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I think most of us here have the lack of space limit. From my perspective there are only a couple of things where bigger/more expensive is definitely better, that’s your planer/thicknesses and bandsaw. I remember feeling the pinch when I bought mine but I’m glad I did, a smaller machine would have been a lot less capable and I would have replaced it by now I recon, whereas I’m not having any limitations on it now nor I expect for a long time
Aidan
 

Trevanion

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If you think about if you buy a 24” planer you could use it as a bench... double duty!
 

Jackbequick

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Having been working with machinery since the 60's, we had a saying regarding cleaning;
After every job, clear up. After every day, clean down.
Clean down was everything from head height to the floor.
Sunnybob...it's the way!...I recall long ago when doing the Film and TV production course at Nth Sydney TAFE...At the end of the nights I had a 20k drive...pick up my young children and drive to home...get them to bed again and get things ready for their school next day. Without even thinking about it after the others 'bolted' at 10-10:30 pm I stayed back coiling cables getting gear back in place. That could take an hour or more.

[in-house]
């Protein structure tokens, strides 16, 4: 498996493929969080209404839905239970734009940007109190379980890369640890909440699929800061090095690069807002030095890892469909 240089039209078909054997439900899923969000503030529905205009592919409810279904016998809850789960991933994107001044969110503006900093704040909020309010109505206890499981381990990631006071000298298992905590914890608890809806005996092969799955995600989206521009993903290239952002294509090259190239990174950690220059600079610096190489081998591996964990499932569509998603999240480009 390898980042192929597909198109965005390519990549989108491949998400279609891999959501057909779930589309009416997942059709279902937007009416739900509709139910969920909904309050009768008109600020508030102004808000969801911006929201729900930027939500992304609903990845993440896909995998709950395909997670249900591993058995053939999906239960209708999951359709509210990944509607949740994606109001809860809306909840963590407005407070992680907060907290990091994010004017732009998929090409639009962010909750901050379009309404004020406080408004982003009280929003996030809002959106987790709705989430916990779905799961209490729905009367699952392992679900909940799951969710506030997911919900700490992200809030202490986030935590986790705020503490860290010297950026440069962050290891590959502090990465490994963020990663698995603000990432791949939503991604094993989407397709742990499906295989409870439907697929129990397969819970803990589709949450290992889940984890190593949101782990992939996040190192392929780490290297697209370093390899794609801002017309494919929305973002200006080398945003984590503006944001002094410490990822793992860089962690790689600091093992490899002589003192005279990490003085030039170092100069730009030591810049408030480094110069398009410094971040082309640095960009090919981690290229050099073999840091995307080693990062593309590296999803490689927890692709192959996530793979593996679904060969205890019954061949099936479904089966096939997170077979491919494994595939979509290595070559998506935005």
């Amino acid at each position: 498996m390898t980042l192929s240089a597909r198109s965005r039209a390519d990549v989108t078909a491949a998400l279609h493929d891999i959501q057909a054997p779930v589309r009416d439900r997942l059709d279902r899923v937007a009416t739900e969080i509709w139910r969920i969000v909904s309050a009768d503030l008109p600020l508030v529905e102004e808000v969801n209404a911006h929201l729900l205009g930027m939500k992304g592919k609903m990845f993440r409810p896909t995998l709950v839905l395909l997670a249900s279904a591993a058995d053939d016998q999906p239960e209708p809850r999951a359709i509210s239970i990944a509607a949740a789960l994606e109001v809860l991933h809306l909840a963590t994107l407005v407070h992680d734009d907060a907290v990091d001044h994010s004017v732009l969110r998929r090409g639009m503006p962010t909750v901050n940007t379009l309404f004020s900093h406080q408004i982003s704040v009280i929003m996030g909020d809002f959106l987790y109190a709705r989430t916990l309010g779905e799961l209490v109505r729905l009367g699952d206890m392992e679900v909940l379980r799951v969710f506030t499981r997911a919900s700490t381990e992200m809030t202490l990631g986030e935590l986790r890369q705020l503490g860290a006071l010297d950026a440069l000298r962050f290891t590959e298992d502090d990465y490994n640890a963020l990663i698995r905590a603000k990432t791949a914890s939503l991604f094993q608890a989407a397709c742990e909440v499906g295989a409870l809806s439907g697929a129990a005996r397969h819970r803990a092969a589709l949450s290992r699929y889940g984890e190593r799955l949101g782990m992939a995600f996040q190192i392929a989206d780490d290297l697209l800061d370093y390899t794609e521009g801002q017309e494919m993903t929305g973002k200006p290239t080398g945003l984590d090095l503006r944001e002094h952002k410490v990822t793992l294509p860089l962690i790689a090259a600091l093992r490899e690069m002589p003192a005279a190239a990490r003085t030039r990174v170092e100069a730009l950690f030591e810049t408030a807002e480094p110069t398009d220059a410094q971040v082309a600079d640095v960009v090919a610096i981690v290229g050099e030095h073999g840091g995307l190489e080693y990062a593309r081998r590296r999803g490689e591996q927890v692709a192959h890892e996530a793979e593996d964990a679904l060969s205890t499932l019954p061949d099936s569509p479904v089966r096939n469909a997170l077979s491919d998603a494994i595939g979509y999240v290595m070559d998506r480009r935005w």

One Friday the course co-ordinator asked me to come have a drink at the 729 club...a TV industry alcoholics oasis....now long gone...It was about 11:30 by the time I'd cleaned up and about midnight by the time I lobbed into the club. We had a few beers...he was considerably ahead of me... then he said 'you are different from all the others...you fit in"..."???" He then explained that it was noticed by all teachers that I prepared everything for the next class next day. I said 'it's just normal for me (electrical contractor) I don't even think about it" .He said 'that's what will get you into the industry.

When I applied to channel 10 the next year for an advertised job there were many candidates already in the Industry. I guess they checked with the school because I was offered the job. Wretchedly I had to decline as it was 2 weeks on 2 weeks off which I could manage and still have plenty of time with my children BUT they said'it never happens...'usually within a couple of days, sometimes overnight, you have to go back out in the field'. I couldn't do that as a single parent of three children. I was very disappointed but it was explained 'you were the best candidate...but it really is a single man's job'.

So...the point is that people really do notice those who clean up and those that don't. There's a sense of finalising of the day's task which you either take-on or avoid. The likelihood is that even if you do clean up at work it will not be on your own time, not because you can't come in early but because the character isn't there. In one's own workshop or task it shows respect for tools and for self. It also can help with safety in finding defects. Voila....
 

sunnybob

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Jack, one of the many things no longer taught is to clear up after you. The world moves on and life changes, except for grumpy old men, who never change. :)
Hey, you dont have to be ashamed of being australian,(I even went there once) no need for the "pacific region" address (y):cool: